3. Solar analysis

Solar analysis should be run as a part of this step of the workflow (always before the energy simulation) to see the solar exposure of the glazed surfaces. Only 3D modelled elements’ shading effect will be shown on the charts.
Solar Analysis





STEP 4: Enhancing the BEM by Thermal Bridge Simulation

The energy model and the data in it will be more accurate after running the thermal bridge simulation. (This is an EcoDesigner Star feature.) See the EcoDesigner Star User Manual for details.
The Thermal Bridge Simulation is based on the details of the project, the fills assigned to the Building Materials and their physical properties.


You can add the effect of the thermal bridges in the energy model (even without EcoDesigner Star) on the Structures and the Openings pages of the Energy Model Review Palette.


STEP 5: Energy simulation and performance evaluation
  1. Run the simulation and save the report.
    Start Energy Simulation



  1. You can save the first/current setup as a baseline building. It will serve as a base of comparison for future simulations of the enhanced model. (This is an EcoDesigner STAR feature. See the User Manual for details.) In the next simulations you can include a part in the report that will automatically compare the results to the baseline building’s results.
  2. Read the report and evaluate the energy performance of the building.
    Reading the Energy Performance Evaluation - PDF Report
    Reading the Energy Performance Evaluation - XLS Report
    You might need to improve the building’s energy efficiency. There are several ways to do this (these are represented by the arrows that point backwards on the workflow charts in this article)
    • Applying better composite structures (e.g., thicker insulation, or better insulation with lower thermal conductivity, etc.)
    • Better openings (better glazing of windows and curtain walls, better doors)
    • More efficient building systems >>> The first simulation uses not yet specified building systems. At the initial design phases, we don’t yet know what kind of building systems will serve the energy demand of the building, but assume that they can serve the building properly. As the design is getting closer to its final shape, we need more accurate calculations. The MEP engineer is involved in the process. We get specified building systems from the MEP engineer, then we import these into the project and apply them in the analysis.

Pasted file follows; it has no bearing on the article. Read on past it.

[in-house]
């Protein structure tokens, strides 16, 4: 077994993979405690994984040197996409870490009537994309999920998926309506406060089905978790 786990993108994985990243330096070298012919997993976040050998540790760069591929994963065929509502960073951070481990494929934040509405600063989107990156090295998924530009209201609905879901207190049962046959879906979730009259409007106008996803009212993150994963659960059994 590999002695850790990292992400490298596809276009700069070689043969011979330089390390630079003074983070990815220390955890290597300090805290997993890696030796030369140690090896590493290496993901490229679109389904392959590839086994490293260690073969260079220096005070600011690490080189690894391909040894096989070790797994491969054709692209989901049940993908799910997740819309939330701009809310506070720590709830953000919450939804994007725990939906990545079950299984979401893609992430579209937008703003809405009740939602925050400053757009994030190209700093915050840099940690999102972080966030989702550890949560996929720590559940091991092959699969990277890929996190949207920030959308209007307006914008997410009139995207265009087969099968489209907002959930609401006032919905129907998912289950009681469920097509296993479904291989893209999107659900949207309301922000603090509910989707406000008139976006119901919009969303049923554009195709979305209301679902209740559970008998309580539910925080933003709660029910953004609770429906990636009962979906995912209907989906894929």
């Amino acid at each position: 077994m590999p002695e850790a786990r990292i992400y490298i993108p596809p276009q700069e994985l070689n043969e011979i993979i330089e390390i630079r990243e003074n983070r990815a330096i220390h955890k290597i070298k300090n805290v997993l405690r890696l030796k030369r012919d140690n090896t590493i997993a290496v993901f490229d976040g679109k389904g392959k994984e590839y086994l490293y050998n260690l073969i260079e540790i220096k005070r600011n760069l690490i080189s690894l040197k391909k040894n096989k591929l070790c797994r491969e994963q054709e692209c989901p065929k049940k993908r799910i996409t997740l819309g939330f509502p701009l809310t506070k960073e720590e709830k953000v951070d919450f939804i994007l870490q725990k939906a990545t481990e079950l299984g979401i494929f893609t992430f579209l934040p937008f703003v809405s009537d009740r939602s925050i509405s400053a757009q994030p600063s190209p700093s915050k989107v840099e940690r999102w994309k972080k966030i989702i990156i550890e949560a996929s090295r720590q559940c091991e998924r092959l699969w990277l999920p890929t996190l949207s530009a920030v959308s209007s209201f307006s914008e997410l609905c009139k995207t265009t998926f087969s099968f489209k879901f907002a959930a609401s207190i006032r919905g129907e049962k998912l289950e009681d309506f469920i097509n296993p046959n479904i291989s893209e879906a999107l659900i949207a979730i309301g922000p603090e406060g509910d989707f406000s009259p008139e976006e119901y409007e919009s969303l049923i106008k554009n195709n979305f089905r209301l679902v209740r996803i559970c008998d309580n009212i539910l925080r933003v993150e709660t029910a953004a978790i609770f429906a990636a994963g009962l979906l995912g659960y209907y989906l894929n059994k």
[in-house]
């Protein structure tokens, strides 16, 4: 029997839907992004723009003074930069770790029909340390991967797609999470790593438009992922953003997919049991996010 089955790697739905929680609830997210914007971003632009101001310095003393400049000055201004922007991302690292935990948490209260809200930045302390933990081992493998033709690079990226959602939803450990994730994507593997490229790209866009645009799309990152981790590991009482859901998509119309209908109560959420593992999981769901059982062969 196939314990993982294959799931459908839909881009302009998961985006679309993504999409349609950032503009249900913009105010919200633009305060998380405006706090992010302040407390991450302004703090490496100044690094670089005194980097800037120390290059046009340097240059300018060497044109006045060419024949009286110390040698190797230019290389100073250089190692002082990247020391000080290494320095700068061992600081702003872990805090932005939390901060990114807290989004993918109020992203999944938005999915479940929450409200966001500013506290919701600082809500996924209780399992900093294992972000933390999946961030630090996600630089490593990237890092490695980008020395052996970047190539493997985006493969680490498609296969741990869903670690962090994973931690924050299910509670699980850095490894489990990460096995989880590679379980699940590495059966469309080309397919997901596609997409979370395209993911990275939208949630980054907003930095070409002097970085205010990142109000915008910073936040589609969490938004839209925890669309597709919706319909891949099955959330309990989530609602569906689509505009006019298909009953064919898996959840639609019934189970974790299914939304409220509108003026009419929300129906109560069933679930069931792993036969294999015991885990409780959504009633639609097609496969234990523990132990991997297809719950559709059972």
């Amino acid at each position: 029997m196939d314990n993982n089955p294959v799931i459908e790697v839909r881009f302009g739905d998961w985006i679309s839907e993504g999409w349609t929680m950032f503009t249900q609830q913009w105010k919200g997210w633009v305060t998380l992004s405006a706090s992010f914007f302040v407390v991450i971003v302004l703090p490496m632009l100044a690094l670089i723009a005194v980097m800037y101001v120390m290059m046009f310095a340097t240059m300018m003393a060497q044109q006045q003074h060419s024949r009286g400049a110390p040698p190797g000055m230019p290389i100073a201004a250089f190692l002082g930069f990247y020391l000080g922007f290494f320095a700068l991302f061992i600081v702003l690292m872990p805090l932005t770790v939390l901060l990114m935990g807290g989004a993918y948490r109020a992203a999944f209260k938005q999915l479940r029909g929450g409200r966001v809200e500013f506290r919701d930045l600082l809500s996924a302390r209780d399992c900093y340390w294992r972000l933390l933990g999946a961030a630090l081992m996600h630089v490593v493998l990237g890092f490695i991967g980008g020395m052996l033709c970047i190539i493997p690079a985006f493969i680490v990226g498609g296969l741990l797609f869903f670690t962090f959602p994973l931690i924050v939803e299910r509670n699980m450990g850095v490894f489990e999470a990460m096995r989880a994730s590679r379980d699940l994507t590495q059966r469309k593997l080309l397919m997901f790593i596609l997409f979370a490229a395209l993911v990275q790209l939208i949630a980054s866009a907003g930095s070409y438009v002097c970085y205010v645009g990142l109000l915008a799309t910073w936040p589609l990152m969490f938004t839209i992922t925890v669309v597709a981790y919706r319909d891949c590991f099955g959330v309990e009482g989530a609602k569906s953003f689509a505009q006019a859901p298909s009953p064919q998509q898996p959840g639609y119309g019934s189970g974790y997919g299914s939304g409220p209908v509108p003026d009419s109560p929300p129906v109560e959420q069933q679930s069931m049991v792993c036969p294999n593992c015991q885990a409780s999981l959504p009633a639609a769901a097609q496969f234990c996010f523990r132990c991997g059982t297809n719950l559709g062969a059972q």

• Applying shading devices
    •  >>> after these improvements the simulation should be run again, and the measure of improvements can be evaluated. If we need further improvements in the energy efficiency of the building, we need design changes >
    • The most significant improvements can be achieved by design changes (more compact shape, lower A/V ratio, lower glazing ratio, optimized shading location, shape and density, etc.)
  3. Please note that some chapters of the report are only available with EcoDesigner Star (on the image below: Energy Evaluation report on the left, EcoDesigner Star report on the right).
    See the EcoDesigner User Manual (chapter 7) for more details.


At this point one round of the analysis has been run. If there is a need for improvement in the energy efficiency, the conclusions, learnings, and suggestions for design changes can/should be implemented in the architectural model. The simulation should be repeated after each major design change and the results should be compared to the baseline building’s results. If there are multiple design options, a separate energy model should be developed for each of them, and the simulation should be run for each of them to see which option is best from the energy efficiency point of view. This way, the energy analysis becomes an integral part of the architectural design workflow and contributes to the quality of the final design. See the workflow diagram below. (Other impacts, such as the suggested changes as the results of the coordination with the structural or the MEP engineer are also signalled on the diagram.)



During later phases of the design development, more accurate calculations are usually needed to make sure that the building will comply with the local energy efficiency requirements. For this purpose, an energy analysis consultant should be involved who performs the analysis using an energy analysis software based on the data we extract from Archicad (in .gbxml format). This also requires the energy model to be updated with the changes to export the model and the data most accurately. If the client aims to build a building that will get one of the current green building ratings, (such as LEED, BREEAM or Passive House), the energy expert needs to be involved from the very early stages of the project.




To see the full list of features available in Energy Evaluation and EcoDesigner STAR, visit this section of the related article.